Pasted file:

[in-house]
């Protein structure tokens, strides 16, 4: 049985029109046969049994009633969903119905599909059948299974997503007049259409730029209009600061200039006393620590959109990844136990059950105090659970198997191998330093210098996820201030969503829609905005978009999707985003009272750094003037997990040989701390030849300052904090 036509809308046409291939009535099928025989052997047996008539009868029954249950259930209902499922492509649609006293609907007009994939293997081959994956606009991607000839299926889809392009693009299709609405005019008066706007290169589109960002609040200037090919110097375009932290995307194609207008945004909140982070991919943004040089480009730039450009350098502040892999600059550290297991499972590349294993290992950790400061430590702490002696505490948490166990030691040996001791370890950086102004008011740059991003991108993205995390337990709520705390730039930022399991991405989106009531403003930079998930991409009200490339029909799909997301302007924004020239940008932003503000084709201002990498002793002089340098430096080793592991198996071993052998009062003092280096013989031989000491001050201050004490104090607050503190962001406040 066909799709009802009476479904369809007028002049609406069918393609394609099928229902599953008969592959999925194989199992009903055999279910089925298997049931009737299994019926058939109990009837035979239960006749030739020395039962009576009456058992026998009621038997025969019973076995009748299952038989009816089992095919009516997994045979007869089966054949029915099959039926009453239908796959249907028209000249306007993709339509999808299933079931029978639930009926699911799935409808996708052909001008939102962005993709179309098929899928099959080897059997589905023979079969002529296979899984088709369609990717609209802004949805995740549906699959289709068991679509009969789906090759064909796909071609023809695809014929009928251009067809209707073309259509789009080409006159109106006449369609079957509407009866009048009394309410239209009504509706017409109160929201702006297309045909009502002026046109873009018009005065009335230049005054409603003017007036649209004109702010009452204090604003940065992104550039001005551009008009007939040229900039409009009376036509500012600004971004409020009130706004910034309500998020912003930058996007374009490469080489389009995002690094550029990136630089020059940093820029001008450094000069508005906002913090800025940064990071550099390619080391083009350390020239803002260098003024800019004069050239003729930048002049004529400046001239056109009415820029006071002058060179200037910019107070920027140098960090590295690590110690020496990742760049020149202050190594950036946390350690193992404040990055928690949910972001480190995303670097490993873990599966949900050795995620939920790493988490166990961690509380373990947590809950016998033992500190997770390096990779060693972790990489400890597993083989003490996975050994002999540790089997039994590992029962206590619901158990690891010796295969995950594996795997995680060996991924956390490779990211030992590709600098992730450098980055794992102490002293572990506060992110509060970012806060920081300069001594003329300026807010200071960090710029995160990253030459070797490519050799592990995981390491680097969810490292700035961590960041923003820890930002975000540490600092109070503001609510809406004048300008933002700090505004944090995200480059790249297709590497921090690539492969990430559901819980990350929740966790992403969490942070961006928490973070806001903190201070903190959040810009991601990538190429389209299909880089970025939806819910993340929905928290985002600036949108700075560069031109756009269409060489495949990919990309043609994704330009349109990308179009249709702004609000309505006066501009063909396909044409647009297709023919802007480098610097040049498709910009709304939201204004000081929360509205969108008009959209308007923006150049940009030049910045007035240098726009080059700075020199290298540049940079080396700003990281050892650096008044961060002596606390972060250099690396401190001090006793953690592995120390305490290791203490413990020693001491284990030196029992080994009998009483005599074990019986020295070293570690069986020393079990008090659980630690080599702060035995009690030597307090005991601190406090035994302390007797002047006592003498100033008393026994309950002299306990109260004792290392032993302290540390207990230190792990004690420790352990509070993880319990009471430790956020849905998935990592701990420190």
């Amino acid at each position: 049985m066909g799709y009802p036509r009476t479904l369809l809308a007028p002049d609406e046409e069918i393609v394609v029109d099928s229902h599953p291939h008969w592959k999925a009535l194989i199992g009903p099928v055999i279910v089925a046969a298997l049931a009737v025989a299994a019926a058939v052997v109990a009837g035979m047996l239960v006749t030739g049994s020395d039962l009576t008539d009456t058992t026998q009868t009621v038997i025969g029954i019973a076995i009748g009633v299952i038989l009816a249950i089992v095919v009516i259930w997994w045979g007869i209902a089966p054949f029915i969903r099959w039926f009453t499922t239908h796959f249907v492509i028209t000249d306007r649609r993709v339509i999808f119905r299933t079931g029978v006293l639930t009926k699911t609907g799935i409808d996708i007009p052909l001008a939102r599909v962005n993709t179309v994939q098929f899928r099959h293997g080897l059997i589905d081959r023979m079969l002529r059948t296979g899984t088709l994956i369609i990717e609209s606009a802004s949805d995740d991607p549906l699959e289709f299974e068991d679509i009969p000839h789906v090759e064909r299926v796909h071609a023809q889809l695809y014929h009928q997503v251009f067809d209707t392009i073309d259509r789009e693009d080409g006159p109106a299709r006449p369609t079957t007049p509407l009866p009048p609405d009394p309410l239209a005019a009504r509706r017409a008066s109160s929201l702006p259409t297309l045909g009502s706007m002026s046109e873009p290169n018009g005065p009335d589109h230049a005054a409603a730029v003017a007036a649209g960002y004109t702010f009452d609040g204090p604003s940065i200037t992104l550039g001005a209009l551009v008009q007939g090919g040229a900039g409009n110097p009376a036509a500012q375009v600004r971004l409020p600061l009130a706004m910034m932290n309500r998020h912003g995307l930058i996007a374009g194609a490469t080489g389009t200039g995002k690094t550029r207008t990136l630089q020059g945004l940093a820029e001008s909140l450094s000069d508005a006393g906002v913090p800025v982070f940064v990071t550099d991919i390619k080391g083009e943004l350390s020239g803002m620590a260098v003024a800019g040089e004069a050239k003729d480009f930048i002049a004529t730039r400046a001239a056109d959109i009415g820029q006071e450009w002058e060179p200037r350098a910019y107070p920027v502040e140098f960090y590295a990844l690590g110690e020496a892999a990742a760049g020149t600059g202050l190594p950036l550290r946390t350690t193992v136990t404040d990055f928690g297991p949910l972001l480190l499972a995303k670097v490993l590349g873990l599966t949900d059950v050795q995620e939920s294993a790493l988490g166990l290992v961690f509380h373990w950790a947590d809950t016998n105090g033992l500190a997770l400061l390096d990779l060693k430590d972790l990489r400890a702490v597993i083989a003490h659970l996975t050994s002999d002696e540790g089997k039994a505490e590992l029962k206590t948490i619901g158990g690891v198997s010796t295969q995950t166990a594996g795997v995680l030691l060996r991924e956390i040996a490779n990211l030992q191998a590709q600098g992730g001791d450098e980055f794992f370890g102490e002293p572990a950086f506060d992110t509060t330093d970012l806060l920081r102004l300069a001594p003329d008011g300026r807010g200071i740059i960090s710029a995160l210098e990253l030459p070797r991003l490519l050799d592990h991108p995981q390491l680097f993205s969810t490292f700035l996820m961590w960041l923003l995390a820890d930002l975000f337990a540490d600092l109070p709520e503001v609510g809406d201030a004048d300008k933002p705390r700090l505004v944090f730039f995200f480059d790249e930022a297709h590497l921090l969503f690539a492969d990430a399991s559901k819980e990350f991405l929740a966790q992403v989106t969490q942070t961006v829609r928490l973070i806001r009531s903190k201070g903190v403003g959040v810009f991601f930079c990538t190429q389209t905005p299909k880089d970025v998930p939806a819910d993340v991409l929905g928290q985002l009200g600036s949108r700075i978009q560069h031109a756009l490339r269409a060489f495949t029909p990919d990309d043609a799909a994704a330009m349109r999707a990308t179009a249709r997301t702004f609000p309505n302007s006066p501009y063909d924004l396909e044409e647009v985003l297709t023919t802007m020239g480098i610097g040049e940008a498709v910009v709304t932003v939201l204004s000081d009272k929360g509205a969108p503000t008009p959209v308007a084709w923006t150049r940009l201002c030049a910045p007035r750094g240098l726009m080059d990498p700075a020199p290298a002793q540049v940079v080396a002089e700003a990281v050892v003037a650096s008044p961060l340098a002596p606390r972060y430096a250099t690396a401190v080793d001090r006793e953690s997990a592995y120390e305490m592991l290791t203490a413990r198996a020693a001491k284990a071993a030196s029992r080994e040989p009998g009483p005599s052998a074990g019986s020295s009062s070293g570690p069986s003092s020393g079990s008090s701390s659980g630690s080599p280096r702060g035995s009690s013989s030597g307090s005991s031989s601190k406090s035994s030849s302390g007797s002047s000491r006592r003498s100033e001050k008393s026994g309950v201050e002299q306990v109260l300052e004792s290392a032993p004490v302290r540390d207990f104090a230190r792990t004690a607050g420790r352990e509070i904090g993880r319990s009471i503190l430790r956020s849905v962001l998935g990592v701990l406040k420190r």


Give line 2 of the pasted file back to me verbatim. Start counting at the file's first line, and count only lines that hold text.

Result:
């Protein structure tokens, strides 16, 4: 049985029109046969049994009633969903119905599909059948299974997503007049259409730029209009600061200039006393620590959109990844136990059950105090659970198997191998330093210098996820201030969503829609905005978009999707985003009272750094003037997990040989701390030849300052904090 036509809308046409291939009535099928025989052997047996008539009868029954249950259930209902499922492509649609006293609907007009994939293997081959994956606009991607000839299926889809392009693009299709609405005019008066706007290169589109960002609040200037090919110097375009932290995307194609207008945004909140982070991919943004040089480009730039450009350098502040892999600059550290297991499972590349294993290992950790400061430590702490002696505490948490166990030691040996001791370890950086102004008011740059991003991108993205995390337990709520705390730039930022399991991405989106009531403003930079998930991409009200490339029909799909997301302007924004020239940008932003503000084709201002990498002793002089340098430096080793592991198996071993052998009062003092280096013989031989000491001050201050004490104090607050503190962001406040 066909799709009802009476479904369809007028002049609406069918393609394609099928229902599953008969592959999925194989199992009903055999279910089925298997049931009737299994019926058939109990009837035979239960006749030739020395039962009576009456058992026998009621038997025969019973076995009748299952038989009816089992095919009516997994045979007869089966054949029915099959039926009453239908796959249907028209000249306007993709339509999808299933079931029978639930009926699911799935409808996708052909001008939102962005993709179309098929899928099959080897059997589905023979079969002529296979899984088709369609990717609209802004949805995740549906699959289709068991679509009969789906090759064909796909071609023809695809014929009928251009067809209707073309259509789009080409006159109106006449369609079957509407009866009048009394309410239209009504509706017409109160929201702006297309045909009502002026046109873009018009005065009335230049005054409603003017007036649209004109702010009452204090604003940065992104550039001005551009008009007939040229900039409009009376036509500012600004971004409020009130706004910034309500998020912003930058996007374009490469080489389009995002690094550029990136630089020059940093820029001008450094000069508005906002913090800025940064990071550099390619080391083009350390020239803002260098003024800019004069050239003729930048002049004529400046001239056109009415820029006071002058060179200037910019107070920027140098960090590295690590110690020496990742760049020149202050190594950036946390350690193992404040990055928690949910972001480190995303670097490993873990599966949900050795995620939920790493988490166990961690509380373990947590809950016998033992500190997770390096990779060693972790990489400890597993083989003490996975050994002999540790089997039994590992029962206590619901158990690891010796295969995950594996795997995680060996991924956390490779990211030992590709600098992730450098980055794992102490002293572990506060992110509060970012806060920081300069001594003329300026807010200071960090710029995160990253030459070797490519050799592990995981390491680097969810490292700035961590960041923003820890930002975000540490600092109070503001609510809406004048300008933002700090505004944090995200480059790249297709590497921090690539492969990430559901819980990350929740966790992403969490942070961006928490973070806001903190201070903190959040810009991601990538190429389209299909880089970025939806819910993340929905928290985002600036949108700075560069031109756009269409060489495949990919990309043609994704330009349109990308179009249709702004609000309505006066501009063909396909044409647009297709023919802007480098610097040049498709910009709304939201204004000081929360509205969108008009959209308007923006150049940009030049910045007035240098726009080059700075020199290298540049940079080396700003990281050892650096008044961060002596606390972060250099690396401190001090006793953690592995120390305490290791203490413990020693001491284990030196029992080994009998009483005599074990019986020295070293570690069986020393079990008090659980630690080599702060035995009690030597307090005991601190406090035994302390007797002047006592003498100033008393026994309950002299306990109260004792290392032993302290540390207990230190792990004690420790352990509070993880319990009471430790956020849905998935990592701990420190």